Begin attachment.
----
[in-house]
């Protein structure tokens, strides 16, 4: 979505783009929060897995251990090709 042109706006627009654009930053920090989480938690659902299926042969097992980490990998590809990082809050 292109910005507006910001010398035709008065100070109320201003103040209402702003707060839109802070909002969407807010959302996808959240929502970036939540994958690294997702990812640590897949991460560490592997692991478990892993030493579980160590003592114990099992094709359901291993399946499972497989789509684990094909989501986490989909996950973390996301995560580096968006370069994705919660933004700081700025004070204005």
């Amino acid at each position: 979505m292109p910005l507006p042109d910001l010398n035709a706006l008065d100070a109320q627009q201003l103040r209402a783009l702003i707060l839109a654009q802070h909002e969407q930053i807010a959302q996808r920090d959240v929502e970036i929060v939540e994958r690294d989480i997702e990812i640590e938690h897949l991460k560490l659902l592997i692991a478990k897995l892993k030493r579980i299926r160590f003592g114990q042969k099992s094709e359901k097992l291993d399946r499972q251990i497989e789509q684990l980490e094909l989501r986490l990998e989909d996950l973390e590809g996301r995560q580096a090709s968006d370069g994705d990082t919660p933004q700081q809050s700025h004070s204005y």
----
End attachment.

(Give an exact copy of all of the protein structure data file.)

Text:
[in-house]
């Protein structure tokens, strides 16, 4: 979505783009929060897995251990090709 042109706006627009654009930053920090989480938690659902299926042969097992980490990998590809990082809050 292109910005507006910001010398035709008065100070109320201003103040209402702003707060839109802070909002969407807010959302996808959240929502970036939540994958690294997702990812640590897949991460560490592997692991478990892993030493579980160590003592114990099992094709359901291993399946499972497989789509684990094909989501986490989909996950973390996301995560580096968006370069994705919660933004700081700025004070204005």
């Amino acid at each position: 979505m292109p910005l507006p042109d910001l010398n035709a706006l008065d100070a109320q627009q201003l103040r209402a783009l702003i707060l839109a654009q802070h909002e969407q930053i807010a959302q996808r920090d959240v929502e970036i929060v939540e994958r690294d989480i997702e990812i640590e938690h897949l991460k560490l659902l592997i692991a478990k897995l892993k030493r579980i299926r160590f003592g114990q042969k099992s094709e359901k097992l291993d399946r499972q251990i497989e789509q684990l980490e094909l989501r986490l990998e989909d996950l973390e590809g996301r995560q580096a090709s968006d370069g994705d990082t919660p933004q700081q809050s700025h004070s204005y």